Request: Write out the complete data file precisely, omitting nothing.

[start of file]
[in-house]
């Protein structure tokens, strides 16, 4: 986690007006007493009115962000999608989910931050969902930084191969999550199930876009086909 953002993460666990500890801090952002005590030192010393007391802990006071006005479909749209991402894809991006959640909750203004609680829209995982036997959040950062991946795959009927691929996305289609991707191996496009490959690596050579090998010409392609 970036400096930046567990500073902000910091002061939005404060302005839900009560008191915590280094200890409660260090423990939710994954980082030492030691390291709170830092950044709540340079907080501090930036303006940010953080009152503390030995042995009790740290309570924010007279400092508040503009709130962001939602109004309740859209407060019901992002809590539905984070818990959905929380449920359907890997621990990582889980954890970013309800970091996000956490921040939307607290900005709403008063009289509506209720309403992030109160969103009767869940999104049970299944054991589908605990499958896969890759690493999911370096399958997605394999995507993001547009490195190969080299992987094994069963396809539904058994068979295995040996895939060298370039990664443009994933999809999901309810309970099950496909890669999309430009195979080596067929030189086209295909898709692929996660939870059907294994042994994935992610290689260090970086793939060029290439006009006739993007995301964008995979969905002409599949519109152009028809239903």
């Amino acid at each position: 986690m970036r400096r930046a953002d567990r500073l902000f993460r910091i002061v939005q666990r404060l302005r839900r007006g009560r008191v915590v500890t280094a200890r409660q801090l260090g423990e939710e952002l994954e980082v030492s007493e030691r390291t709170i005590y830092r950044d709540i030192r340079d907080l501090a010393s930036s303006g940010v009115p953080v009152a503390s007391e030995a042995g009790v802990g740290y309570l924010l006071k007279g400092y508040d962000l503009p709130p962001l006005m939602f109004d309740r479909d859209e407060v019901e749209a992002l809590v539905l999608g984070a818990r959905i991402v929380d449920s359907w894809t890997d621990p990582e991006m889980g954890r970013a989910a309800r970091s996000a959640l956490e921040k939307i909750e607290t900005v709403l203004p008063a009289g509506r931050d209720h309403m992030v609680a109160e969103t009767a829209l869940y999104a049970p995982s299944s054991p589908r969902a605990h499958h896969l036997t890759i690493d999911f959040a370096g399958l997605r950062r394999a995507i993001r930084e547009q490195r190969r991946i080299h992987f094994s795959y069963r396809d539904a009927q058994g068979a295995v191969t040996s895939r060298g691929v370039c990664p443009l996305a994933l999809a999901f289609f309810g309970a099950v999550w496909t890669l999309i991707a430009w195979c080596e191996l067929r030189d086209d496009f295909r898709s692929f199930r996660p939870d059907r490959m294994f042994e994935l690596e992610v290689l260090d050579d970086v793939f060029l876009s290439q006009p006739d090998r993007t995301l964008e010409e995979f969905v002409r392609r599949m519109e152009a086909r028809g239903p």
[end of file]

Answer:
[in-house]
């Protein structure tokens, strides 16, 4: 986690007006007493009115962000999608989910931050969902930084191969999550199930876009086909 953002993460666990500890801090952002005590030192010393007391802990006071006005479909749209991402894809991006959640909750203004609680829209995982036997959040950062991946795959009927691929996305289609991707191996496009490959690596050579090998010409392609 970036400096930046567990500073902000910091002061939005404060302005839900009560008191915590280094200890409660260090423990939710994954980082030492030691390291709170830092950044709540340079907080501090930036303006940010953080009152503390030995042995009790740290309570924010007279400092508040503009709130962001939602109004309740859209407060019901992002809590539905984070818990959905929380449920359907890997621990990582889980954890970013309800970091996000956490921040939307607290900005709403008063009289509506209720309403992030109160969103009767869940999104049970299944054991589908605990499958896969890759690493999911370096399958997605394999995507993001547009490195190969080299992987094994069963396809539904058994068979295995040996895939060298370039990664443009994933999809999901309810309970099950496909890669999309430009195979080596067929030189086209295909898709692929996660939870059907294994042994994935992610290689260090970086793939060029290439006009006739993007995301964008995979969905002409599949519109152009028809239903």
């Amino acid at each position: 986690m970036r400096r930046a953002d567990r500073l902000f993460r910091i002061v939005q666990r404060l302005r839900r007006g009560r008191v915590v500890t280094a200890r409660q801090l260090g423990e939710e952002l994954e980082v030492s007493e030691r390291t709170i005590y830092r950044d709540i030192r340079d907080l501090a010393s930036s303006g940010v009115p953080v009152a503390s007391e030995a042995g009790v802990g740290y309570l924010l006071k007279g400092y508040d962000l503009p709130p962001l006005m939602f109004d309740r479909d859209e407060v019901e749209a992002l809590v539905l999608g984070a818990r959905i991402v929380d449920s359907w894809t890997d621990p990582e991006m889980g954890r970013a989910a309800r970091s996000a959640l956490e921040k939307i909750e607290t900005v709403l203004p008063a009289g509506r931050d209720h309403m992030v609680a109160e969103t009767a829209l869940y999104a049970p995982s299944s054991p589908r969902a605990h499958h896969l036997t890759i690493d999911f959040a370096g399958l997605r950062r394999a995507i993001r930084e547009q490195r190969r991946i080299h992987f094994s795959y069963r396809d539904a009927q058994g068979a295995v191969t040996s895939r060298g691929v370039c990664p443009l996305a994933l999809a999901f289609f309810g309970a099950v999550w496909t890669l999309i991707a430009w195979c080596e191996l067929r030189d086209d496009f295909r898709s692929f199930r996660p939870d059907r490959m294994f042994e994935l690596e992610v290689l260090d050579d970086v793939f060029l876009s290439q006009p006739d090998r993007t995301l964008e010409e995979f969905v002409r392609r599949m519109e152009a086909r028809g239903p």